Last week at the Student Achievement and Support Committee meeting I voiced my concerns regarding the application of MaST to form a Multiple Charter School Organization or MCSO. I want to reiterate some of my concerns. My first concern was that this is the first step in allowing multiple charter organizations to secede from the district and form an independent district.
Since 2000, 50 predominately white, wealthy neighborhoods in different states have seceded from their larger more diverse school district intensifying racial and economic segregation. Given the student racial and economic demographics of several of Philadelphia’s charters and the possibility of a future amendment allowing MCSOs to become their own districts independent of the local school board, I fear that this could become a reality in Pennsylvania.
I believe that the public knows little about this change in the charter school law. Aside from the truncated presentation at last week’s Committee meeting, there has been no presentation to the public on MCSOs, yet you are scheduled to vote on MaST’s application next month.
Before you vote on the application the public needs to be able to understand what an MCSO is and how it differs from a Education Service Provider, which MaST already is, or a Charter Management Organization, as KIPP is. As MaST states in their application, their status as a Education Service Provider already allows them to provide the same economy of services as a MCSO would. So, what are the advantages to the charter and to the District?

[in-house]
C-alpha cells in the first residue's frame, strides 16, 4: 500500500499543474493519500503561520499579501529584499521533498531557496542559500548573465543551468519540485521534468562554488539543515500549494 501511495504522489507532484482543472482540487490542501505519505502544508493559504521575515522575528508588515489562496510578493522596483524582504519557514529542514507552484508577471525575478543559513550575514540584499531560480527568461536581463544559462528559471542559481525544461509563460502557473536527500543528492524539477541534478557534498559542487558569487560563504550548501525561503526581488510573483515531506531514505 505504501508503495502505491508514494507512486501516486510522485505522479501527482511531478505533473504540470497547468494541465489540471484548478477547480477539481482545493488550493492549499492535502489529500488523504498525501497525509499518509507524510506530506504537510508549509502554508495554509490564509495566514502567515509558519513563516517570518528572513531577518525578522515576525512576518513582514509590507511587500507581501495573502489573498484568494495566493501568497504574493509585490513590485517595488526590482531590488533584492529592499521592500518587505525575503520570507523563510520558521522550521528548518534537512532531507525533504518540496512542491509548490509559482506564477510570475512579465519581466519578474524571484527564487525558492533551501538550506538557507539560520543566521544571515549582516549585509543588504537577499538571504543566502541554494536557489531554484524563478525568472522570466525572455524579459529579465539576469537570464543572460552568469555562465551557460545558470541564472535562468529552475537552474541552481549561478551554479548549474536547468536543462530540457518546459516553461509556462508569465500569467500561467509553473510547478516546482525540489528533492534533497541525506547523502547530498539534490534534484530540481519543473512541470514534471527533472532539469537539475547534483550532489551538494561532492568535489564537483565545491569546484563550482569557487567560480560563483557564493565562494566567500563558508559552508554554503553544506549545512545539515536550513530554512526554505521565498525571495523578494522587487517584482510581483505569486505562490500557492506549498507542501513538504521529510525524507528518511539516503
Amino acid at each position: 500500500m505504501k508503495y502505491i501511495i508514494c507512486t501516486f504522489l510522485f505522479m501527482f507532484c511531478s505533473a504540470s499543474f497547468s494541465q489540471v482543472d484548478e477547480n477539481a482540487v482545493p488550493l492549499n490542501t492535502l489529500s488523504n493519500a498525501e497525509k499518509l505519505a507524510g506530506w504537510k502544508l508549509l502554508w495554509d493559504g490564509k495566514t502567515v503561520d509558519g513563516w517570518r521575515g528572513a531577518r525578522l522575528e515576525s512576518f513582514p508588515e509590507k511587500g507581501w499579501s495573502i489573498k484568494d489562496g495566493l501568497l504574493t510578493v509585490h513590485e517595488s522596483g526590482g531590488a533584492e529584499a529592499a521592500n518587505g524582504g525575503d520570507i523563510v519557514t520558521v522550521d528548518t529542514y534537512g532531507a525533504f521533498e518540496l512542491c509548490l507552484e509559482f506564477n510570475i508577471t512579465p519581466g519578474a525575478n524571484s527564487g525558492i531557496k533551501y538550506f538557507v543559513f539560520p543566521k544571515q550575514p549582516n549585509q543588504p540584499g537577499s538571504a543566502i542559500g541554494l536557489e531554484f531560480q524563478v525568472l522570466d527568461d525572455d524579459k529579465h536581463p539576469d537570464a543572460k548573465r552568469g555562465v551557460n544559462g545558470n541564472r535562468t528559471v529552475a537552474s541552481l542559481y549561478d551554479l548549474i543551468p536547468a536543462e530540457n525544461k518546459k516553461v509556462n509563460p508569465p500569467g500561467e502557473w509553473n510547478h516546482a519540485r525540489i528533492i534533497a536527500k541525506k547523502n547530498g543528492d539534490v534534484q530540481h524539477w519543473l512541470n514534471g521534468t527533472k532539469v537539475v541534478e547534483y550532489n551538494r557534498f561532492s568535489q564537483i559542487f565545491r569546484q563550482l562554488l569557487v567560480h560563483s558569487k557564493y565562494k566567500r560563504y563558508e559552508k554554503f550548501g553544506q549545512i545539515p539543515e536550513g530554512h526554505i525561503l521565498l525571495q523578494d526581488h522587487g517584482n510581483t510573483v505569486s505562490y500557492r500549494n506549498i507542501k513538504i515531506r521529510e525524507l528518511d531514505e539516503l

The public needs to know how the establishment of a MCSO will affect the District’s oversight. According to the amendment, the School Board will still have authority over the individual charters in the MCSO, but will you have oversight over the MCSO itself? If so, are there limitations to your oversight? Will this adversely affect your ability to close a failing charter within a MCSO, and if so in what way?
To qualify to apply for this status a multiple charter organization must have only one of its schools in the top quartile of Pennsylvania charter schools as rated by the SPP. If the state believes that charter schools are public schools, why is it only comparing them to other charters and not all public schools? An MCSO is permitted to allow students from one of its charters to matriculate to another. Will this allow the organization to move its students around to insure that at least one of its schools is always in the top quartile of charter schools?
These are just some of the questions that need answers. I understand that the Board is still working on assessing the legal ramifications of MCSOs. But, until you are positive that they will not harm the district public schools and the students entrusted to you, you must deny this application.